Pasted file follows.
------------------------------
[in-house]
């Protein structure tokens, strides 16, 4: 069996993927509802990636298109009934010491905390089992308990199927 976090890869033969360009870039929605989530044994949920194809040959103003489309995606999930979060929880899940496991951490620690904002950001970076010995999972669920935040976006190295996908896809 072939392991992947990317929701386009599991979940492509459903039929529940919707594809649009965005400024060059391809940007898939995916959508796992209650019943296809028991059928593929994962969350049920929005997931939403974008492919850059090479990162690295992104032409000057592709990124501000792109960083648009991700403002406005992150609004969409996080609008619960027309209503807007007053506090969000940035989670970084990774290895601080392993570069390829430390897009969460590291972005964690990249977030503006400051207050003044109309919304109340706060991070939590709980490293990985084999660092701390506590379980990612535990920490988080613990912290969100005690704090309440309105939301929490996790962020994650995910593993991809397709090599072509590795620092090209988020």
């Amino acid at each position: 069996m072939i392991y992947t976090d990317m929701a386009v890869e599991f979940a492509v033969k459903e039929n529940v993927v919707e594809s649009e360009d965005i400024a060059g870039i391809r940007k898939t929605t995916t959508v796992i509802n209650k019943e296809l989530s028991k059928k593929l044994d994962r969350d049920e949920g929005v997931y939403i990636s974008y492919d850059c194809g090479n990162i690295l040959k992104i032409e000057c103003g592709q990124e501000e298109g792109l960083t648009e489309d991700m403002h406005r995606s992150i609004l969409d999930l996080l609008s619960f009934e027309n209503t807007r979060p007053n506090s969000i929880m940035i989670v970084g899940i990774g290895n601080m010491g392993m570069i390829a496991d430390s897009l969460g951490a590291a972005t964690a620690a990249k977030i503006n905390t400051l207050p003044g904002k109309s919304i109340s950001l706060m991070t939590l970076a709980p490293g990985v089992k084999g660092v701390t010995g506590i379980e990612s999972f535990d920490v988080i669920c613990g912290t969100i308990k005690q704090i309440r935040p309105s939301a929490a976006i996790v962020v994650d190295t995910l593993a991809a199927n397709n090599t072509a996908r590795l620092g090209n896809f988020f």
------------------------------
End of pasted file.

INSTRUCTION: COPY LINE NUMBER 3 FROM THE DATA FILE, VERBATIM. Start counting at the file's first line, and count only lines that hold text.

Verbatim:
């Amino acid at each position: 069996m072939i392991y992947t976090d990317m929701a386009v890869e599991f979940a492509v033969k459903e039929n529940v993927v919707e594809s649009e360009d965005i400024a060059g870039i391809r940007k898939t929605t995916t959508v796992i509802n209650k019943e296809l989530s028991k059928k593929l044994d994962r969350d049920e949920g929005v997931y939403i990636s974008y492919d850059c194809g090479n990162i690295l040959k992104i032409e000057c103003g592709q990124e501000e298109g792109l960083t648009e489309d991700m403002h406005r995606s992150i609004l969409d999930l996080l609008s619960f009934e027309n209503t807007r979060p007053n506090s969000i929880m940035i989670v970084g899940i990774g290895n601080m010491g392993m570069i390829a496991d430390s897009l969460g951490a590291a972005t964690a620690a990249k977030i503006n905390t400051l207050p003044g904002k109309s919304i109340s950001l706060m991070t939590l970076a709980p490293g990985v089992k084999g660092v701390t010995g506590i379980e990612s999972f535990d920490v988080i669920c613990g912290t969100i308990k005690q704090i309440r935040p309105s939301a929490a976006i996790v962020v994650d190295t995910l593993a991809a199927n397709n090599t072509a996908r590795l620092g090209n896809f988020f």